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Getting Around On Two Wheels: Projects Around State Support Burgeoning Biking Culture

Getting Around On Two Wheels: Projects Around State Support Burgeoning Biking Culture

Connecticut has seen a growing biking culture over the last decade. The trend followed biking enthusiasts to people who wanted to be “green” and give up their gas guzzling cars, and now for those who wish to adopt a European-style bike culture where getting to work on two wheels is just as common as four.   

Many of the towns and cities of Connecticut have been making huge gains in accommodating these residents who want to see better, safer biking infrastructure. According to People for Bikes, Norwalk ranks among the top 5 small cities for biking. This includes traffic easements and bike lanes, but there is still room for improvement: the best cities according People for Bikes don’t even rate four out of five stars.

Up in Wethersfield, they unveiled a new bicycle repair station as part of their Bicycle and Pedestrian plan. These useful stations have all the necessary tools for a bicyclist to make repairs on the go: you could adjust your brakes or change a flat, with an integrated lift to make it easier to access the bike without having to bend over to make the repairs. The town obtained the funds through a grant, handled by the Central CT Health District, and three repair stations were installed in the district towns. 

Repair station back to top

The unveiling of the repair station, the likes of which have been popping up in bike friendly towns and cities across the state, is just one part of their larger plan, which has over 80 points that they hope to manage in the coming years. They include things like more signage for motorists to give ample space to pedalers, youth biking programs, and installing more bike and pedestrian lanes so that those wishing to bike to work or just around town will have safe passage no matter where they need to go.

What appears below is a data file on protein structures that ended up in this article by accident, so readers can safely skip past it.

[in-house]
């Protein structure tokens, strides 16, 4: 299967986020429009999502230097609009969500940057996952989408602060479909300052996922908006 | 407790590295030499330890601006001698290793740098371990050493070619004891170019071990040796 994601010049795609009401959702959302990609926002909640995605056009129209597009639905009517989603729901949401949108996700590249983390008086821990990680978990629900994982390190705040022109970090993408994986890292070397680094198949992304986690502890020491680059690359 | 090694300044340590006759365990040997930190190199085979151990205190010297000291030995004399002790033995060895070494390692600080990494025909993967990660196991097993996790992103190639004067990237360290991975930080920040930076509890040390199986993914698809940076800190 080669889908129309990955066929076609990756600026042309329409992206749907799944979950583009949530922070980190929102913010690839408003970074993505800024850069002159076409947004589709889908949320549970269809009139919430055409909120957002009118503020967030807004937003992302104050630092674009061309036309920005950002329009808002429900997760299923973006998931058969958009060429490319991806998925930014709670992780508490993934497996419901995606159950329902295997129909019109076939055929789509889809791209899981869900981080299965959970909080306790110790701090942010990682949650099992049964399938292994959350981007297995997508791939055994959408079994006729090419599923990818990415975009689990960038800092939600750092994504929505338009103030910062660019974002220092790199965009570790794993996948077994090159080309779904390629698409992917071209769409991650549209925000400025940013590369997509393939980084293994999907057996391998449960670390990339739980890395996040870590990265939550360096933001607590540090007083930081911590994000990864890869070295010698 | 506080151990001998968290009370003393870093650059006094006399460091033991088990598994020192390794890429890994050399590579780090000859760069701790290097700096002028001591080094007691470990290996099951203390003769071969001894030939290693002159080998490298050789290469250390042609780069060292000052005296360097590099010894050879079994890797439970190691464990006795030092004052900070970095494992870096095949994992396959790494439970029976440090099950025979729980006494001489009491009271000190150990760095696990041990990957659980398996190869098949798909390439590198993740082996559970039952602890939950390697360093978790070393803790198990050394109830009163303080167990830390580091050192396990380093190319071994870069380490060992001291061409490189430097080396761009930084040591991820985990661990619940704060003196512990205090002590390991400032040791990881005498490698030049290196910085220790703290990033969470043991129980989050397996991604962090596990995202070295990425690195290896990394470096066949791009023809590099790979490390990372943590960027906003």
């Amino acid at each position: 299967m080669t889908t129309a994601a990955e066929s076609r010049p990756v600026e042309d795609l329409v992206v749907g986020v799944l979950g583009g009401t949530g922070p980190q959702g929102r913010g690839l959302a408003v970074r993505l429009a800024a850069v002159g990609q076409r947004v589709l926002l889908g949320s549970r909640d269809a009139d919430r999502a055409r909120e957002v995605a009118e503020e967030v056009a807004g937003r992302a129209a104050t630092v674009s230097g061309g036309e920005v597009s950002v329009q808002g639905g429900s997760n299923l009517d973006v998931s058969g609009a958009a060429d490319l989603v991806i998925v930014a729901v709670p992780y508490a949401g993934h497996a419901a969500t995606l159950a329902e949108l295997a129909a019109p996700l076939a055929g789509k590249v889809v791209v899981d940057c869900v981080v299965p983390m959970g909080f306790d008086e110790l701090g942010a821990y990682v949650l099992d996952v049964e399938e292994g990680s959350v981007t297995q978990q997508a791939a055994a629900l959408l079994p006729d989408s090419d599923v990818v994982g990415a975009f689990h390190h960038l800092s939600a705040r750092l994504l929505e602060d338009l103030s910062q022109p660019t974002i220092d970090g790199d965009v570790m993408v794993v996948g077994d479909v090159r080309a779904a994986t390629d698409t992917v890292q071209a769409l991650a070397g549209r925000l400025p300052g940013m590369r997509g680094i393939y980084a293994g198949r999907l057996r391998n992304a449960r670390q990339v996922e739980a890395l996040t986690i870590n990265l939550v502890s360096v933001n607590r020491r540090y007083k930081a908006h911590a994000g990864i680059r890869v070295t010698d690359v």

Down in New Haven, they are making gains on the final connections in the Farmington Canal Trail when they formally acquired area in the Audubon section of town. According to the New Haven Independent, the city of New Haven has acquired 1,175 sq. ft. behind the building known as the Foundry, which is a critical link in the Canal Trail that goes from New Haven all the way to Springfield, Mass. despite a few gaps. The closing of this gap represents Phase IV of New Haven’s plan.

The City did promise repairs to the nearly 200 year old building. As reported by the Independent, they include work “on the buildling’s fire escape, façade, and roof drainage system, and includes re-plumbing the two southern existing roof leaders into two new area drains, waterproofing the existing south façade wall, and replacing the overflow outlet for the existing drywell system.”

The last piece of the puzzle exists under a building owned by Konover Commercial Corporation, and that link might be solved by the end of 2018. Until then, there are many ways to be safe on the roads of Connecticut, and much our towns and cities are doing to foster a healthy and safe riding environment.